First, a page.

RICHMOND, Va. (WTVR) – Stepping outside in stifling heat can make anyone uncomfortable. But imagine being confined to a car for even a few minutes in extreme heat. This can quickly turn dangerous and even deadly, especially for children.
According to the National Highway Traffic Safety Administration (NHTSA), one child dies nearly every 10 days from being left inside a hot vehicle. The NHTSA also reports, a heatstroke is the leading cause of non-crash vehicle fatalities for children age 14 and under.
As we enter into summer you want to remember as the temperatures rise, so does the risk of a child being seriously injured from being inside a dangerously hot car. Experts say a child’s body temperature can rise faster than an adults.
“Children actually absorb the heat a lot quicker than adults, many times three to five times faster than an adult,” said Windy VanCuren with AAA. “And unfortunately they can not release the heat as quickly as an adult through sweating mechanisms. So it’s extremely dangerous for those children.”
- Never leave infants or children in a parked vehicle, even if the windows are partially open.
- Do not let your children play in an unattended vehicle. Teach them that a vehicle is not a play area.
- “Look Before you Leave.” Make a habit of looking in the vehicle – front and back – before locking the door and walking away.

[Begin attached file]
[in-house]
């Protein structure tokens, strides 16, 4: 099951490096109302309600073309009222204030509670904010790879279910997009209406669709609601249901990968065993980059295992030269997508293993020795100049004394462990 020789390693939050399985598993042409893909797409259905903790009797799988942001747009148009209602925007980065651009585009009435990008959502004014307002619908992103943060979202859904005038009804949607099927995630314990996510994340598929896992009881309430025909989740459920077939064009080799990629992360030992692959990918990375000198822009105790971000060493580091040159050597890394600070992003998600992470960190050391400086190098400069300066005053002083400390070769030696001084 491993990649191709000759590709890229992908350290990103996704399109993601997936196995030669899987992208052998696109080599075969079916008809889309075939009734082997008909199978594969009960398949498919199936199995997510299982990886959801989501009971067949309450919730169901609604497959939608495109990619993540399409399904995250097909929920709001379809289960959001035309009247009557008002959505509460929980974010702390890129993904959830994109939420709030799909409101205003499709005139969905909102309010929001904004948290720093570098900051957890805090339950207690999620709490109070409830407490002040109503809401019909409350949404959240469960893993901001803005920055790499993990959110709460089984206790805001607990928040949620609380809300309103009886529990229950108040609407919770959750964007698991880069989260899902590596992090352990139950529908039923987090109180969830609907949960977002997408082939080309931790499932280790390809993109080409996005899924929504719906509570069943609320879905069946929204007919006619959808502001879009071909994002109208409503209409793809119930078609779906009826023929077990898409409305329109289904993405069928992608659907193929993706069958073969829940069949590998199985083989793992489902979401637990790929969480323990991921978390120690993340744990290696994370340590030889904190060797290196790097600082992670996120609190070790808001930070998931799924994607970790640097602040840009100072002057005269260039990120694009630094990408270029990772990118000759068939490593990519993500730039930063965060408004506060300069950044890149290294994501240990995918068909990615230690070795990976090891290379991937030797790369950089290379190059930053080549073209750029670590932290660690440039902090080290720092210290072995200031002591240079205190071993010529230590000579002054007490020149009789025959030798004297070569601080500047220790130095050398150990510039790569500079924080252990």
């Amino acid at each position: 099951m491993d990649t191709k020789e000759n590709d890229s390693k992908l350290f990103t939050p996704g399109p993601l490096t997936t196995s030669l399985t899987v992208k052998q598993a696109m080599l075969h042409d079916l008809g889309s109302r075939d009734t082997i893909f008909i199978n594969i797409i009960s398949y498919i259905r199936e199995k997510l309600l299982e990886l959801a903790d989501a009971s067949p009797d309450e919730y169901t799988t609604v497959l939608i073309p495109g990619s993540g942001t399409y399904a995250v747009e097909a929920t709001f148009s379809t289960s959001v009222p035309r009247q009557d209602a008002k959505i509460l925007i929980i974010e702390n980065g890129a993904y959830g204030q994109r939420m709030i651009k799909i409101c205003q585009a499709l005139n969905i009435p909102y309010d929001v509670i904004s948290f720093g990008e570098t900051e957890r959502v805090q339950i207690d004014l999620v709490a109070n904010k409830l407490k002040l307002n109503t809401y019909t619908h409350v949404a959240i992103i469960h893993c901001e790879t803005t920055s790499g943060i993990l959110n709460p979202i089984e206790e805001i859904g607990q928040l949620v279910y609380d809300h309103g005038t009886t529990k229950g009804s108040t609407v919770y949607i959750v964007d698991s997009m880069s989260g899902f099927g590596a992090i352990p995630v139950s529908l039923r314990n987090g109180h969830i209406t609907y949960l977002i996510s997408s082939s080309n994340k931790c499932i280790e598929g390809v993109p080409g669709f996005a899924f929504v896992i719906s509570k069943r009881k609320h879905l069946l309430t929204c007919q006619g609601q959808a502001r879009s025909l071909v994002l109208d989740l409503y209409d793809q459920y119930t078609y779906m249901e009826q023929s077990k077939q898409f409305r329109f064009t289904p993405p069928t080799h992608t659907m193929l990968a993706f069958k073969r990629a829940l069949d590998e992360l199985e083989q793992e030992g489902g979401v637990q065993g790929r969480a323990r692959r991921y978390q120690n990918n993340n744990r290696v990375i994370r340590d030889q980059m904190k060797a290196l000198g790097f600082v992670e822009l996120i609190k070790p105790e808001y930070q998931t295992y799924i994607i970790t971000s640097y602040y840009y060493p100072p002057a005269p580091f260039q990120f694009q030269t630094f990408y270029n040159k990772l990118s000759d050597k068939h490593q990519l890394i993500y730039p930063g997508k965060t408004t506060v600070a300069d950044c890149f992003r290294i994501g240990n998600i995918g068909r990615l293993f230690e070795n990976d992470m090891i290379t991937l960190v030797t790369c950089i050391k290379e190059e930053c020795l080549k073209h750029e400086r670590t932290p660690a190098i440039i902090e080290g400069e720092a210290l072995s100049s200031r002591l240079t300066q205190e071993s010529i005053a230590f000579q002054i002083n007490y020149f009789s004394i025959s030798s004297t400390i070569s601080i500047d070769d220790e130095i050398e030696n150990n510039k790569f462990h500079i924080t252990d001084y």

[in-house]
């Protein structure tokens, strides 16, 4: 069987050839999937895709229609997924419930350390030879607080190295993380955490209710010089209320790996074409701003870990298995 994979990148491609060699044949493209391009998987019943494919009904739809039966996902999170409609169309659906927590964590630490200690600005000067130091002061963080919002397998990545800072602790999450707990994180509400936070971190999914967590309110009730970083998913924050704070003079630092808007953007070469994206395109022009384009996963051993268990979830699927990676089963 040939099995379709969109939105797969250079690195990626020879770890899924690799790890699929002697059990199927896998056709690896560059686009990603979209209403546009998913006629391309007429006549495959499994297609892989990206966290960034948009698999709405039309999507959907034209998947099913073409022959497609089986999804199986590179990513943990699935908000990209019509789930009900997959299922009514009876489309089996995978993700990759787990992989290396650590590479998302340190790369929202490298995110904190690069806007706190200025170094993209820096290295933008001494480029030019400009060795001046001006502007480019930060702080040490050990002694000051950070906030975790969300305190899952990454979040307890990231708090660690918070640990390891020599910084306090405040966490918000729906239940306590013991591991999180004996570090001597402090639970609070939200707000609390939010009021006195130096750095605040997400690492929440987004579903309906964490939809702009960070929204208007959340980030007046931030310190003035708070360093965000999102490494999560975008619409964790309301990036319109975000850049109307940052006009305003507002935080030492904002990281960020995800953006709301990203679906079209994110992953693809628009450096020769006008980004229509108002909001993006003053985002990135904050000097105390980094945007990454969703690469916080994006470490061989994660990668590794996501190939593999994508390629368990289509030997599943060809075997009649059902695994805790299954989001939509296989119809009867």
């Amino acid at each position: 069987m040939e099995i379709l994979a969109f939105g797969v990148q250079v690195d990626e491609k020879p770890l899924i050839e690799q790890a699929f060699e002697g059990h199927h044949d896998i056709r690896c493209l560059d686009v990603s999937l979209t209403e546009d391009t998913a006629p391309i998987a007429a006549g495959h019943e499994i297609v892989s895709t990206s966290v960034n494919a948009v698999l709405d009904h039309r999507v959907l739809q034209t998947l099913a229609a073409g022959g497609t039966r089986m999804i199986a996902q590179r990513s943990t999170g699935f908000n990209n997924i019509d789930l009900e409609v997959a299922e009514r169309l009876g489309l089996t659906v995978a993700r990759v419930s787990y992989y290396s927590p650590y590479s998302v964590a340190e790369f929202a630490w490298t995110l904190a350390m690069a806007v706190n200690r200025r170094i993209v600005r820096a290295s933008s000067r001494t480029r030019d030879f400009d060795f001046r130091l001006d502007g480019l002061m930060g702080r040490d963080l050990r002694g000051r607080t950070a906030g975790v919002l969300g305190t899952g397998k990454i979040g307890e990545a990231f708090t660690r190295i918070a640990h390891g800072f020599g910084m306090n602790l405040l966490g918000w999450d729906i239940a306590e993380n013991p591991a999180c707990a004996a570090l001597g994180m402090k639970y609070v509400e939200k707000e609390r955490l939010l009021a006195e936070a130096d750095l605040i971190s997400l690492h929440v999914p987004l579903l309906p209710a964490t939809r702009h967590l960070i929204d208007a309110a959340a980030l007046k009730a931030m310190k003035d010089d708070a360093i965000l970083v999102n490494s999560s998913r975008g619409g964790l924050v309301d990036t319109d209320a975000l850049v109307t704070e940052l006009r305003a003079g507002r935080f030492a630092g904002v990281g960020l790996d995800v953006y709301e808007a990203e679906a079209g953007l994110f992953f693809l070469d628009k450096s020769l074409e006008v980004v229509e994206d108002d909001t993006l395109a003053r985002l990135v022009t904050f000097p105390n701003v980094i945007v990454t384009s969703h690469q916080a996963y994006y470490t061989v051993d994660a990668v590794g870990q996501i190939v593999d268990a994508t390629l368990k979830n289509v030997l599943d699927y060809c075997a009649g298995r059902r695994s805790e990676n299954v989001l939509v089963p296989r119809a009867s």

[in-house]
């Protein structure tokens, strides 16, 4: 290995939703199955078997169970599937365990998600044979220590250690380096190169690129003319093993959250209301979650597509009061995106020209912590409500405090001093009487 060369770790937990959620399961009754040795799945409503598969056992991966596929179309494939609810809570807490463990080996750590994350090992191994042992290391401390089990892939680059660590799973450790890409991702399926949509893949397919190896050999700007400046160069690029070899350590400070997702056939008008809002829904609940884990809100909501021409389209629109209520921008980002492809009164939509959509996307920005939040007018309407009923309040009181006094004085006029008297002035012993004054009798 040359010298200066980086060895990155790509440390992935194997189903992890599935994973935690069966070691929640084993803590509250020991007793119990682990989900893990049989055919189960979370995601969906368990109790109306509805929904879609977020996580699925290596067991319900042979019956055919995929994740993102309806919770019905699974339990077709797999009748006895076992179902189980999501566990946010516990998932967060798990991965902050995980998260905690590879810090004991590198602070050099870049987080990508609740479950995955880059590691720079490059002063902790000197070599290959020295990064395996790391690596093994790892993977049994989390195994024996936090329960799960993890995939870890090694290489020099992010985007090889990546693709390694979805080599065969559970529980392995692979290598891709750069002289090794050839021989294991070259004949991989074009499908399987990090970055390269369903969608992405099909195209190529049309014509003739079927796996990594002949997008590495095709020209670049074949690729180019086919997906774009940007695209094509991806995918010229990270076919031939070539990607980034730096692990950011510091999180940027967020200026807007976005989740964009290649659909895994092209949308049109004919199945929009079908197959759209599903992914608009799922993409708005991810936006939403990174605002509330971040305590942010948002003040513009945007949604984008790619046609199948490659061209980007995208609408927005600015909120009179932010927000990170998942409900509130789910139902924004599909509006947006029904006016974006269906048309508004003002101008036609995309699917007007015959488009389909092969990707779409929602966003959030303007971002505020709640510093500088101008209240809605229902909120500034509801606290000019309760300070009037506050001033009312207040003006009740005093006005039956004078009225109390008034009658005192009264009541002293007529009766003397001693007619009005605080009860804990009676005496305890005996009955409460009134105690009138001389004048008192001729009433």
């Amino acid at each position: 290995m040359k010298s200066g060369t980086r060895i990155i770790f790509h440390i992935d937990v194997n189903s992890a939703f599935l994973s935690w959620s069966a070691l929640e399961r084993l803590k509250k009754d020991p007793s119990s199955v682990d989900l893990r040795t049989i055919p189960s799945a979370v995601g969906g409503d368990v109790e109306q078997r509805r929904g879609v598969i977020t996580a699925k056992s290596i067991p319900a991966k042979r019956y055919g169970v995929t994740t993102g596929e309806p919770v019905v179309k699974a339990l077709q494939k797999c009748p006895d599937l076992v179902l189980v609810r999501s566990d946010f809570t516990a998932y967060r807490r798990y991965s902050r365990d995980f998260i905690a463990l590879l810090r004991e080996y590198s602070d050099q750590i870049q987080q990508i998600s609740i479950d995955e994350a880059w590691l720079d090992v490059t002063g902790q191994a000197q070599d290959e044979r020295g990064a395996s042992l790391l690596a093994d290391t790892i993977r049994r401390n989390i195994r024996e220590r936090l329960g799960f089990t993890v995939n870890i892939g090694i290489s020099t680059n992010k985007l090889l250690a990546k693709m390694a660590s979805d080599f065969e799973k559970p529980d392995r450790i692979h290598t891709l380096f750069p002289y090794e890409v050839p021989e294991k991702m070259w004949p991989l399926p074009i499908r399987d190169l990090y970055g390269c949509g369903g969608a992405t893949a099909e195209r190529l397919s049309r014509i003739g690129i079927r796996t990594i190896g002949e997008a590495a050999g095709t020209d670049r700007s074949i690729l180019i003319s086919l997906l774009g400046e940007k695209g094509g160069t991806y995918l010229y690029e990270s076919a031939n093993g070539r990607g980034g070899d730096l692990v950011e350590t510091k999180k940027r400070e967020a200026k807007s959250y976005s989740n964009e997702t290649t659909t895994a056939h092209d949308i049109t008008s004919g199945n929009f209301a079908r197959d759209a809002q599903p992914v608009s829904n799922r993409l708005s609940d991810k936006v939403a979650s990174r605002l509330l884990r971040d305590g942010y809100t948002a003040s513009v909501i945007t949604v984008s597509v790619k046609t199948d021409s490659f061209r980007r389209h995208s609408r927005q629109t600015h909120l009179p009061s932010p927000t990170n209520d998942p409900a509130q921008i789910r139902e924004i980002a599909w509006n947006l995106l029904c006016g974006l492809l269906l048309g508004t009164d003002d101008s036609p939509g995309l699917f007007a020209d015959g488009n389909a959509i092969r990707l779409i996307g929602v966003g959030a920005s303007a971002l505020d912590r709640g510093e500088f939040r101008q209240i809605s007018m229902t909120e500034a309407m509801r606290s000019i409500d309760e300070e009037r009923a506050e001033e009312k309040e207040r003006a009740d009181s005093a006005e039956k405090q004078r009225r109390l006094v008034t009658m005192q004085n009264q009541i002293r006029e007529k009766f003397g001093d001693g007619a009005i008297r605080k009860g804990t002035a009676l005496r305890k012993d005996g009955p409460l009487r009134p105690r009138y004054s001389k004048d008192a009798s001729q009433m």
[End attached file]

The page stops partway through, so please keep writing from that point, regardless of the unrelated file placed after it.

- If you are dropping your child off at childcare, and normally it’s your spouse or partner who drops them off, have your spouse or partner call you to make sure the drop went according to plan.
- Ask your childcare provider to call you if your child does not show up for childcare.
- Always lock vehicle doors and trunks and keep keys out of children’s reach. If a child is missing, check the vehicle first, including the trunk.
- If you see a child alone in a hot vehicle, call the police. If they are in distress due to heat, get them out as quickly as possible. Cool the child rapidly. Call 911 or your local emergency number immediately.
- Do things to remind yourself that a child is in the vehicle, such as:
- Writing yourself a note and putting the note where you will see it when you leave the vehicle;
- Placing your purse, briefcase or something else you need in the back seat so that you will have to check the back seat when you leave the vehicle; or
- Keeping an object in the car seat, such as a stuffed toy. When the child is buckled in, place the object where the driver will notice it when he or she is leaving the vehicle.
For more information on the dangers of extreme heat, click here.